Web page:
Meet Startup @TW

Facebook Becomes a Marketplace for Social Shopping

Facebook is no longer only a place where people can connect with each other on a social basis, but it has also become a place to trade. The social media giant has launched its latest feature “Marketplace” that allows users to buy and sell within their community using mobile phones.

It is available now for use as a custom tab in its app dedicated to peer-to-peer trading in four countries: the US, the UK, Australia and New Zealand. It is only available for mobile phone use at this stage. According to Facebook, it will kick off globally and be on the web if it proves popular.

The seller just needs to upload an image of the item, and fill in a short description. It’s very simple and straightforward, and follows the “social shopping” framework of Facebook.

Unofficially, trading in a certain classified community has been occurring for years on Facebook. In addition, Facebook introduced the functions of “For Sale” post options to groups officially last year. According to Facebook, their monthly traffic is over 450 million users.

This is not a revolutionary service. In the past, people would look up classified ads in the daily newspaper. Then, after the launch of USA’s Craigslist website in 1996 and UK’s Gumtree in 2000, people could go on the Internet to list items and look for what they want to buy and sell from each other. (Gumtree was acquired by eBay in 2005.)

In many ways, Marketplace on Facebook is friendlier than those earlier classified ad websites. The user can search for nearby items, and communicate with direct messaging via Messenger. People can search photos of items that people near you have listed for sale. It has several specific options and filters that can be requested on parameters such as location, category and price. It offers a built-in location tool that allows the user to change the region specification they had entered.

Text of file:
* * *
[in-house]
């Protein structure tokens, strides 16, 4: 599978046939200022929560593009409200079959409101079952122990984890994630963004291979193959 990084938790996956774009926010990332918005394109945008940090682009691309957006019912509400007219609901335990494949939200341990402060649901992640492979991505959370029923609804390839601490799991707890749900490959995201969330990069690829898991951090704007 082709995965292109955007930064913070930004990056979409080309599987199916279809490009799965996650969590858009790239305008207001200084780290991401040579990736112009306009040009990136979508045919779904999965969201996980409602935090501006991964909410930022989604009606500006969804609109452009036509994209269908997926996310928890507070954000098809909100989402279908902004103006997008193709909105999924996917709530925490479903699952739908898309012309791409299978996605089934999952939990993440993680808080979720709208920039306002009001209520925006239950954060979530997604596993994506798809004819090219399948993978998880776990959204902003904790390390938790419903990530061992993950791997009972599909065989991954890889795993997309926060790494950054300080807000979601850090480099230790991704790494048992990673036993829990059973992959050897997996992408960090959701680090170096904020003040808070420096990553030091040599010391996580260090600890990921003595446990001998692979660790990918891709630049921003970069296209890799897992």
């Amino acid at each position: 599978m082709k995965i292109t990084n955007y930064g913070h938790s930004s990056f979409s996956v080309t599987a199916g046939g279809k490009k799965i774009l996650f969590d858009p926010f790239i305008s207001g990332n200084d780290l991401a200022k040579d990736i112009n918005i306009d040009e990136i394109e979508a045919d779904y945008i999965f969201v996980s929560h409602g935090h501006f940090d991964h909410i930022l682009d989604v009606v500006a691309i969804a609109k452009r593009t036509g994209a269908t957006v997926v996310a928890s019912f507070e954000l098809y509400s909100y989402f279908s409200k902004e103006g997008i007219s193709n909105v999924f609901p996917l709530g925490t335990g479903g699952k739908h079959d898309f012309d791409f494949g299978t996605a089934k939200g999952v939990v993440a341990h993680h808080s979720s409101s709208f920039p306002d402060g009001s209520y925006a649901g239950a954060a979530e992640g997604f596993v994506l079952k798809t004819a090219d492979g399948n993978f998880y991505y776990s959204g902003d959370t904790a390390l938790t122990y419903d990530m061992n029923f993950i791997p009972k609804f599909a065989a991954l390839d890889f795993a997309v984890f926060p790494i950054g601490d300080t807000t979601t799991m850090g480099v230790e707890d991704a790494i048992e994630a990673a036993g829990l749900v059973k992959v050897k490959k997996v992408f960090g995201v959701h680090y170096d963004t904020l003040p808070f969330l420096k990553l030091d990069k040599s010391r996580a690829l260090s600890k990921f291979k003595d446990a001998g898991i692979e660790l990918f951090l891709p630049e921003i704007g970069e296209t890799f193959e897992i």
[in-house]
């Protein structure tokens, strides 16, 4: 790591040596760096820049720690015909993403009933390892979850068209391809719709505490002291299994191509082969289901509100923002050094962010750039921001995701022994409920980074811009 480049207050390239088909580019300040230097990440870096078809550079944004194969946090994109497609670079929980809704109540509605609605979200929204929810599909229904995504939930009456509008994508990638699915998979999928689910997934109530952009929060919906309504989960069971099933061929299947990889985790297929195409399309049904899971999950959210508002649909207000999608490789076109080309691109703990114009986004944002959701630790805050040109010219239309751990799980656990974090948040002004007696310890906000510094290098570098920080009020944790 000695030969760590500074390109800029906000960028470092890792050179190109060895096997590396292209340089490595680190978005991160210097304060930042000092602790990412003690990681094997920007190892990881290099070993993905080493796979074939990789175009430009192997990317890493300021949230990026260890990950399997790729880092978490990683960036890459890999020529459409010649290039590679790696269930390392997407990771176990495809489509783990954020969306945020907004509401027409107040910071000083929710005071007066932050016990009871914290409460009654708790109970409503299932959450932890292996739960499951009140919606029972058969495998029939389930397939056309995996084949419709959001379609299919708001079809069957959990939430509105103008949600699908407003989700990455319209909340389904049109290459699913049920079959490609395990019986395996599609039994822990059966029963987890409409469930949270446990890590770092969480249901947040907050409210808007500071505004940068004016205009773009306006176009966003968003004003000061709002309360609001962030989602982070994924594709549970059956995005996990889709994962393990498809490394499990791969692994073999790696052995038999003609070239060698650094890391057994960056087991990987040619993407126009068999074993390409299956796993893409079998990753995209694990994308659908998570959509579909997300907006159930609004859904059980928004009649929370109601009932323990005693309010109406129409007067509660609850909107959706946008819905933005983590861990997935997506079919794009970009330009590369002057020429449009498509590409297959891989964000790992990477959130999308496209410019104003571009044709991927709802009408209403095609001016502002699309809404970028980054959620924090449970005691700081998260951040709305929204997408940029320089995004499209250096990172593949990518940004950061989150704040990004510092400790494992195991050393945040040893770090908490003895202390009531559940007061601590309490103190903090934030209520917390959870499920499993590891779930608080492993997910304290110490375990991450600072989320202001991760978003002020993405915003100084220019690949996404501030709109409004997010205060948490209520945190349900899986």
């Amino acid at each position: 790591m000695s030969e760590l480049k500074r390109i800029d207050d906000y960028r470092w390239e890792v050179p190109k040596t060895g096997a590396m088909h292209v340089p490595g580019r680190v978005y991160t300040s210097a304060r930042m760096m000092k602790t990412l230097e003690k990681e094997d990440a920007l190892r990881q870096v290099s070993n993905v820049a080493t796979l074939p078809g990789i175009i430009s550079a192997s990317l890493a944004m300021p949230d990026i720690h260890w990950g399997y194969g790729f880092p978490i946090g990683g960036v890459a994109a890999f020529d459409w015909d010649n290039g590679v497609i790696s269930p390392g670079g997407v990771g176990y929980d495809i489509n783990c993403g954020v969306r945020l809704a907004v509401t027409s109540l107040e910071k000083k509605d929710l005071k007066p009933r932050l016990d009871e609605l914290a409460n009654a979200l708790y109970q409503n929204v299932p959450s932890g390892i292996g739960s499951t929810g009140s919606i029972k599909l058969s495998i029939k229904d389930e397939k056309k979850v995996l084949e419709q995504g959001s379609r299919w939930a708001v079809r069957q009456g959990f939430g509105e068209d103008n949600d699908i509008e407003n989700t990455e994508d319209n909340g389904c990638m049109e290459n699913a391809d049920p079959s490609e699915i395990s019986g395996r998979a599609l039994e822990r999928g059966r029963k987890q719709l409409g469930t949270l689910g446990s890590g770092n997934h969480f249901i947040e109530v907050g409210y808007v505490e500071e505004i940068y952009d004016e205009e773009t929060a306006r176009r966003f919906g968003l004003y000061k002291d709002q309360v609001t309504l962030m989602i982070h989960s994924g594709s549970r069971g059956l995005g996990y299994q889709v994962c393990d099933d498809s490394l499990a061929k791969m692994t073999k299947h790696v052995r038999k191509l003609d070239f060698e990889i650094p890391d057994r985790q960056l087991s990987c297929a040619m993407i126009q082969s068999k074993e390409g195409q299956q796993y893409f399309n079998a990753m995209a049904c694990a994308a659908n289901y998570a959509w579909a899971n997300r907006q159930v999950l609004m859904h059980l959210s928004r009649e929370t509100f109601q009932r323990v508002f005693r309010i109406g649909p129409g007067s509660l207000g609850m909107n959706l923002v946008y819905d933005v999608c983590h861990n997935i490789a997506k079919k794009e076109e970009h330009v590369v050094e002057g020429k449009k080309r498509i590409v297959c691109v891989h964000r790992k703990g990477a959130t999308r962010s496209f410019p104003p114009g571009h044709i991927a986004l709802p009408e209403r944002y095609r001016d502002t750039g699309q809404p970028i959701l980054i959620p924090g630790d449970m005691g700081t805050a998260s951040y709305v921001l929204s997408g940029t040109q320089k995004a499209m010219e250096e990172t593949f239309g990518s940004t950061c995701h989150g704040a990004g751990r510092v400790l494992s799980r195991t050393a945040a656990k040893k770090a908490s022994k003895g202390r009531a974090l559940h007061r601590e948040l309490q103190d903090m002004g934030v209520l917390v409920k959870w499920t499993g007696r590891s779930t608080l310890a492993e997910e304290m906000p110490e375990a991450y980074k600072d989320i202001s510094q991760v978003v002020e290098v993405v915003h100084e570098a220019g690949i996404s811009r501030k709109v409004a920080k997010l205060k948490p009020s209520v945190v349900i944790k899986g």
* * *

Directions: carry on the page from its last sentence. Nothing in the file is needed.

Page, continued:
Selling an item in Marketplace is just as easy as looking to buy something. It takes just four simple steps:
1. Take a photo of your item, or add it from your camera roll
2. Enter a product name, description and price
3. Confirm your location and select a category
4. Post

The potential buyer can send a direct message to make an offer and/or discuss the details further with the seller. However, there is no intermediary between buyer and seller to help prevent bad behavior. Facebook does not facilitate the transaction, nor does it offer delivery options (as eBay does).

This means that Facebook carries no liability for fraud. For example, if the buyer is not able to receive the item after payment, he or she would need to take this up with the police.

In Taiwan, several companies offer a similar service on mobile, such as Line, Shoppe ( and Carousell ( Shoppe and Carousell are both headquartered in Singapore. They all are free to use without listing or transaction fees. Only Shoppe facilitates transactions and provides an integrated delivery service.

No date has been set for establishing the Facebook service in Taiwan. However, with the large number of active Facebook users in Taiwan, the company might be able to change the way the transaction and delivery game is played in the future.